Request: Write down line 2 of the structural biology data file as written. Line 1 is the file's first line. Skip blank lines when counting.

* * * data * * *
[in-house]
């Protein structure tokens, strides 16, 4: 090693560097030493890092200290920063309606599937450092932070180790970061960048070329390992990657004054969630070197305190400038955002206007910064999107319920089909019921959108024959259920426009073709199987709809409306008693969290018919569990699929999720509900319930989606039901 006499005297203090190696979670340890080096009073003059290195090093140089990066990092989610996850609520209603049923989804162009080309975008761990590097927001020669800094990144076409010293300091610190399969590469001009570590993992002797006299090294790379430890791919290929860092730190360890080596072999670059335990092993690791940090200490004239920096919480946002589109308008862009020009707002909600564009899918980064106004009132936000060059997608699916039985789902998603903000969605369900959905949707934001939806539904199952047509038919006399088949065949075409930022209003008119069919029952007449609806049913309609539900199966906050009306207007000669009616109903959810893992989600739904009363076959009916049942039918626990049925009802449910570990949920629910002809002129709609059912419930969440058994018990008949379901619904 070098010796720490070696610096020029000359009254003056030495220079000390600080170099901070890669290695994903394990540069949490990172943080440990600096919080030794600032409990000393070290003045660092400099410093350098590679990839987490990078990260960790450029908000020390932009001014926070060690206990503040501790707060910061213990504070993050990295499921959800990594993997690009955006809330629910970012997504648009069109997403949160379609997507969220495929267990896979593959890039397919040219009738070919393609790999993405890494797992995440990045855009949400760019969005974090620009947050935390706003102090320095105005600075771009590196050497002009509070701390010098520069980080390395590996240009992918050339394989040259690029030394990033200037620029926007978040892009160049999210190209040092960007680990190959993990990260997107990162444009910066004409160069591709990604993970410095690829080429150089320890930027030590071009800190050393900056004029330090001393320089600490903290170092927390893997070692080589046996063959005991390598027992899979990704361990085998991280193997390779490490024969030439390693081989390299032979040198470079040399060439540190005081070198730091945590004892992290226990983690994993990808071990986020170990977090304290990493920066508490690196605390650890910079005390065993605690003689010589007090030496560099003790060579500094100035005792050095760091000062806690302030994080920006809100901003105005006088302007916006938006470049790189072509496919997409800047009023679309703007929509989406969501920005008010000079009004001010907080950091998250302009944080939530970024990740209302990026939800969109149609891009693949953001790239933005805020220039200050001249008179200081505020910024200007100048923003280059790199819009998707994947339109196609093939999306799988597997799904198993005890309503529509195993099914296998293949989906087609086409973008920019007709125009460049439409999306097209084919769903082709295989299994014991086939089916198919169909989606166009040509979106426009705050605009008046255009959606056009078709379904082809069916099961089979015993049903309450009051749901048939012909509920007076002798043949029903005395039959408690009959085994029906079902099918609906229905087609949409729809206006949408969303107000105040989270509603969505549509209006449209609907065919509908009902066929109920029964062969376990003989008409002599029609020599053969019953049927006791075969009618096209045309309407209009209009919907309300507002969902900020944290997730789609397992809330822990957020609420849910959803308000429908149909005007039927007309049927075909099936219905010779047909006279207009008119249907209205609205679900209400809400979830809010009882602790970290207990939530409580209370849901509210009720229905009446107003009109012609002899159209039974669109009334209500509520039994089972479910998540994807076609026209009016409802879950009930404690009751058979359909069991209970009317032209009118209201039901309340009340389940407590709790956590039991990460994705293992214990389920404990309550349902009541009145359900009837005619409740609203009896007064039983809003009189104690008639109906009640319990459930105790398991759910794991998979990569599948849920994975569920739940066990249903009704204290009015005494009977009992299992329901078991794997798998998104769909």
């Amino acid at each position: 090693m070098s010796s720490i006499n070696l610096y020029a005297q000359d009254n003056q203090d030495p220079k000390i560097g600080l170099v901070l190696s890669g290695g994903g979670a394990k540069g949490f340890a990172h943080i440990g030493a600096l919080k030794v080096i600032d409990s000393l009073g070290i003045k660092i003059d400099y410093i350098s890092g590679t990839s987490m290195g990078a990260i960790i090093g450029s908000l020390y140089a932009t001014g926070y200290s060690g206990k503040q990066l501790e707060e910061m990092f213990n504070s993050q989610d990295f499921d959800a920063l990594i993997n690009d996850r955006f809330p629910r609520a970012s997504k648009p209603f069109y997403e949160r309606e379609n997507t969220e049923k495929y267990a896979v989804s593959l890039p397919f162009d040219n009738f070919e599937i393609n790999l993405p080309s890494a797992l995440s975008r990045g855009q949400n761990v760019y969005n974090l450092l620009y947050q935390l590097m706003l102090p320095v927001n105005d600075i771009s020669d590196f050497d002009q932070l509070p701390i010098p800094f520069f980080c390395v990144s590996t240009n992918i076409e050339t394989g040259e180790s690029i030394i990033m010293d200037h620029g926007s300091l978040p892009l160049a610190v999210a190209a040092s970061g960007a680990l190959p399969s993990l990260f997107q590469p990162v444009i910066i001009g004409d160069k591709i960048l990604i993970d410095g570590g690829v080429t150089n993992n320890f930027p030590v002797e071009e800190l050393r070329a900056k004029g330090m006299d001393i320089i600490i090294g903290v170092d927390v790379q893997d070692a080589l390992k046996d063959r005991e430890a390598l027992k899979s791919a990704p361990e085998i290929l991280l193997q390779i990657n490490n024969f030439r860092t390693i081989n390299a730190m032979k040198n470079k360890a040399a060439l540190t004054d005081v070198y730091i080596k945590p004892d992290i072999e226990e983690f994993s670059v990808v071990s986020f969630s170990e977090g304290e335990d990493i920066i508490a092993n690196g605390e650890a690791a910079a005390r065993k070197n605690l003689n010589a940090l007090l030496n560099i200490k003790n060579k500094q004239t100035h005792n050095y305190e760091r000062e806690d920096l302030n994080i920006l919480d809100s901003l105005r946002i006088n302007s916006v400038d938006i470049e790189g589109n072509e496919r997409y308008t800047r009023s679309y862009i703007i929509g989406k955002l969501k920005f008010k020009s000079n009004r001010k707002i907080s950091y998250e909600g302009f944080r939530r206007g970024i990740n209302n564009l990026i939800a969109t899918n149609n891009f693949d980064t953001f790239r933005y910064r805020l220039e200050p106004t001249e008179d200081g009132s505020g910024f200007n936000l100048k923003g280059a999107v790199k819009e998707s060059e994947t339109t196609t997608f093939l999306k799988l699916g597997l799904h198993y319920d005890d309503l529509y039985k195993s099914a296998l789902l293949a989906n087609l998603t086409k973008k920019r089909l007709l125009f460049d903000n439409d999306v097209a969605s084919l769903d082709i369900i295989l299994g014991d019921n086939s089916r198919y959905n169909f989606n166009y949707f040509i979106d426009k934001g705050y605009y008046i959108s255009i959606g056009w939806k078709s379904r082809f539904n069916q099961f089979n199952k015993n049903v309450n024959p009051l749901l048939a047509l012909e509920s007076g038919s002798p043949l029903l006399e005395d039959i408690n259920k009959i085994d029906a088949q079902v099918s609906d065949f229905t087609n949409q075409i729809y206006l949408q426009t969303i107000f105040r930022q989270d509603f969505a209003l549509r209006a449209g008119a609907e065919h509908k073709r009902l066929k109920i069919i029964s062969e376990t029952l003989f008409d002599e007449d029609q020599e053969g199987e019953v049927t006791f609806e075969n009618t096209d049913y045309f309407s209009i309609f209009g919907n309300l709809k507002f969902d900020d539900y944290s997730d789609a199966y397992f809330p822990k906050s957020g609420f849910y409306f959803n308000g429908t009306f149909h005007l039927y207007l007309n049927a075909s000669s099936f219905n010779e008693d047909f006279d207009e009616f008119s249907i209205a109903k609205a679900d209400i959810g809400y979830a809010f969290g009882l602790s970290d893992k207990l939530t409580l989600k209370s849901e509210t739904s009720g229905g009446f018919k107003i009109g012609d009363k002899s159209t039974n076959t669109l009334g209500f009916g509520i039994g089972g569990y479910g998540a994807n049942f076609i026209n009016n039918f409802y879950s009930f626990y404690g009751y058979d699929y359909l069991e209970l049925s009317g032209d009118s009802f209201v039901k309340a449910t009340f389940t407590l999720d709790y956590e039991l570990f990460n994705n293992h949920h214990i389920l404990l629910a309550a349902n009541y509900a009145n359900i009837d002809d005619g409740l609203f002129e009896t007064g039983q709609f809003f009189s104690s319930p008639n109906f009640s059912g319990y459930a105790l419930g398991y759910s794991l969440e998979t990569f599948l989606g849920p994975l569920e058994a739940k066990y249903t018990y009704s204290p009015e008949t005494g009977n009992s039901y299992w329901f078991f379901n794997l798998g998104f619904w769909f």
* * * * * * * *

């Protein structure tokens, strides 16, 4: 090693560097030493890092200290920063309606599937450092932070180790970061960048070329390992990657004054969630070197305190400038955002206007910064999107319920089909019921959108024959259920426009073709199987709809409306008693969290018919569990699929999720509900319930989606039901 006499005297203090190696979670340890080096009073003059290195090093140089990066990092989610996850609520209603049923989804162009080309975008761990590097927001020669800094990144076409010293300091610190399969590469001009570590993992002797006299090294790379430890791919290929860092730190360890080596072999670059335990092993690791940090200490004239920096919480946002589109308008862009020009707002909600564009899918980064106004009132936000060059997608699916039985789902998603903000969605369900959905949707934001939806539904199952047509038919006399088949065949075409930022209003008119069919029952007449609806049913309609539900199966906050009306207007000669009616109903959810893992989600739904009363076959009916049942039918626990049925009802449910570990949920629910002809002129709609059912419930969440058994018990008949379901619904 070098010796720490070696610096020029000359009254003056030495220079000390600080170099901070890669290695994903394990540069949490990172943080440990600096919080030794600032409990000393070290003045660092400099410093350098590679990839987490990078990260960790450029908000020390932009001014926070060690206990503040501790707060910061213990504070993050990295499921959800990594993997690009955006809330629910970012997504648009069109997403949160379609997507969220495929267990896979593959890039397919040219009738070919393609790999993405890494797992995440990045855009949400760019969005974090620009947050935390706003102090320095105005600075771009590196050497002009509070701390010098520069980080390395590996240009992918050339394989040259690029030394990033200037620029926007978040892009160049999210190209040092960007680990190959993990990260997107990162444009910066004409160069591709990604993970410095690829080429150089320890930027030590071009800190050393900056004029330090001393320089600490903290170092927390893997070692080589046996063959005991390598027992899979990704361990085998991280193997390779490490024969030439390693081989390299032979040198470079040399060439540190005081070198730091945590004892992290226990983690994993990808071990986020170990977090304290990493920066508490690196605390650890910079005390065993605690003689010589007090030496560099003790060579500094100035005792050095760091000062806690302030994080920006809100901003105005006088302007916006938006470049790189072509496919997409800047009023679309703007929509989406969501920005008010000079009004001010907080950091998250302009944080939530970024990740209302990026939800969109149609891009693949953001790239933005805020220039200050001249008179200081505020910024200007100048923003280059790199819009998707994947339109196609093939999306799988597997799904198993005890309503529509195993099914296998293949989906087609086409973008920019007709125009460049439409999306097209084919769903082709295989299994014991086939089916198919169909989606166009040509979106426009705050605009008046255009959606056009078709379904082809069916099961089979015993049903309450009051749901048939012909509920007076002798043949029903005395039959408690009959085994029906079902099918609906229905087609949409729809206006949408969303107000105040989270509603969505549509209006449209609907065919509908009902066929109920029964062969376990003989008409002599029609020599053969019953049927006791075969009618096209045309309407209009209009919907309300507002969902900020944290997730789609397992809330822990957020609420849910959803308000429908149909005007039927007309049927075909099936219905010779047909006279207009008119249907209205609205679900209400809400979830809010009882602790970290207990939530409580209370849901509210009720229905009446107003009109012609002899159209039974669109009334209500509520039994089972479910998540994807076609026209009016409802879950009930404690009751058979359909069991209970009317032209009118209201039901309340009340389940407590709790956590039991990460994705293992214990389920404990309550349902009541009145359900009837005619409740609203009896007064039983809003009189104690008639109906009640319990459930105790398991759910794991998979990569599948849920994975569920739940066990249903009704204290009015005494009977009992299992329901078991794997798998998104769909």